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DreamWorks animator JP Sans will hold a sketching seminar at the Mac

July 7, 2022 Updated Fri., July 8, 2022 at 2:18 p.m.

When Mike Judge was on a film panel at South By Southwest a quarter century ago, the creator of “Beavis and Butt-head” revealed that he was not ready to share his animated series when it initially aired.

“It was crudely drawn and not ready to be seen,” Judge said. “But MTV didn’t listen to me when I said it wasn’t ready. They aired it despite how I felt about it.”

“Beavis and Butt-head” became a hit due to the quirky tandem that remains forever in an arrested state of development. The show worked due to the unique characters, not courtesy of the animation.

JP Sans can relate to the anecdote. “I totally get that story,” Sans said.

The personality of a character transcends aesthetically pleasing draftsmanship in the world of animation, Sans said. That’s the most significant lesson Sans will teach when he visits the Northwest Museum of Arts and Culture on Friday and Saturday during its exhibit, “DreamWorks Animation The Exhibition: Journey from Sketch to Screen.”

The DreamWorks animator and director will lead a sketching workshop Friday for older teens and adults. The following day Sans, 37, will discuss his career at DreamWorks and he’ll screen the animated film, “The Bad Guys,” for which he served as the head of character animation.

“What I look first and foremost with a drawing and animation is personality,” Sans said from his Los Angeles office. “It’s not just about drawing a character but being able to capture the personality of a character and that’s not easy. If a sketch is beautiful and has no personality, it’s not a good sketch. It’s a fascinating thing. I see artists try to draw the perfect line but for me it’s about being able to tell the story of the character and it starts with the art.”

Sans, who was born in Venezuela but raised in Florida, vacillated between becoming an animator and an actor. “I loved acting but like my mother once said, I was born with a crayon in my hand. Animation is what I love most and I’ve learned so much at DreamWorks that I want to share my knowledge and enthusiasm with those in Spokane.”

High school students with an interest in art and/or animation are strongly encouraged to attend to see if animation should be considered as a career. Casual animation fans can check out “The Bad Guys.” The film, which was released in March, is a comedy-heist flick, which is loosely based on the children’s book series of the same name by Aaron Blabey.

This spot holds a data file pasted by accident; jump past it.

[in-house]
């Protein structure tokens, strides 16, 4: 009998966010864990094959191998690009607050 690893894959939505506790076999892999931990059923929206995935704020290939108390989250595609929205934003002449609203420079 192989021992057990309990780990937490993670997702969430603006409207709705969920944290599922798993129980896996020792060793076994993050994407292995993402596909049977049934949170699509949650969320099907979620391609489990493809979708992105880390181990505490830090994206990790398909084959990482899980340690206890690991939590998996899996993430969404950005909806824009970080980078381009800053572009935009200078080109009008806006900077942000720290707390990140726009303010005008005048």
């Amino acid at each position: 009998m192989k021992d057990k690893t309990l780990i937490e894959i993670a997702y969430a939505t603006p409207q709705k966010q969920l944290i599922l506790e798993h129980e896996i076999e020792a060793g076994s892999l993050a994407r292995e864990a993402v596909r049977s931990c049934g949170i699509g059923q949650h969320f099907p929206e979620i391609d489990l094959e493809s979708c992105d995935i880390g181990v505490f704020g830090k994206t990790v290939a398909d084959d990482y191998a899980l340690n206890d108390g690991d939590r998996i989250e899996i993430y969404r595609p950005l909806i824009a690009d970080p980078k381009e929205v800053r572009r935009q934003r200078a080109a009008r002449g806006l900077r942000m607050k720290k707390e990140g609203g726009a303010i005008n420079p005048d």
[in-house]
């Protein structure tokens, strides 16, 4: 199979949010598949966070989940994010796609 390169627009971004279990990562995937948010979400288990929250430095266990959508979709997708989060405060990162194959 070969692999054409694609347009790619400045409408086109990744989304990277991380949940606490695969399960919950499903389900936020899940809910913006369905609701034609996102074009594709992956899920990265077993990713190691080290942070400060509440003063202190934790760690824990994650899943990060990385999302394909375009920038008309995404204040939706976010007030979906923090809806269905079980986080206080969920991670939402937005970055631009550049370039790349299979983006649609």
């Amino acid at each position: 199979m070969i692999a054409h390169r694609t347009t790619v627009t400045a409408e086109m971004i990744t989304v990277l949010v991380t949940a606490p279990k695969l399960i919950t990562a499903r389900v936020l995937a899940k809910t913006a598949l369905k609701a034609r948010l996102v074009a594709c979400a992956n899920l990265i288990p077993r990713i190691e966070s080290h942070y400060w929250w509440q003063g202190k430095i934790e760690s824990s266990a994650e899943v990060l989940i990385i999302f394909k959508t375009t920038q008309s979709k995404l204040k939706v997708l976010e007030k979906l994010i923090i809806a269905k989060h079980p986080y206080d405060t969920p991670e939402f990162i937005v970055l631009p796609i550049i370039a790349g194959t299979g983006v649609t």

“It’s a fun film,” Sans said. “I’m looking forward to just being around an audience to see how they react to the movie.”

Sans will field questions after the screening. “I have so much to share with anyone who has any interest in what I do,” Sans said.

Sans will stress that it’s not about the tools but the person crafting the art. “Some people get caught up with buying expensive art supplies but I have a story about that,” Sans said. “There was a great artist, I can’t remember his name, but he used a basic pencil and paper when he created. People would ask him why he bypassed using all of the great supplies that he had at his disposal and he said that he used a crappy pencil and basic paper because if what he did worked with that, he knew he had something. He wasn’t going to get fooled by the better pencils. The lesson is that you don’t need much to get started in art. You need desire and passion and you go from there.”

Sans, who has never been to Spokane, is looking forward to connecting with aspiring animators. “I do a lot of outreach here at DreamWorks and in Los Angeles and so I think that’s why I was asked to come to Spokane,” Sans said. “I want to tell people everything I know. It’s a fascinating world I’m in. It’ll take three years to make a movie. I give a lot of my life to these projects but it’s so rewarding when we finish. I think the people that come out to see me in Spokane and see the film and the exhibition might be inspired and surprised that they can have a career in animation. The first step is coming out to an event like this and it’s happening in their own backyard. I hope a lot of people take advantage of the opportunity.”

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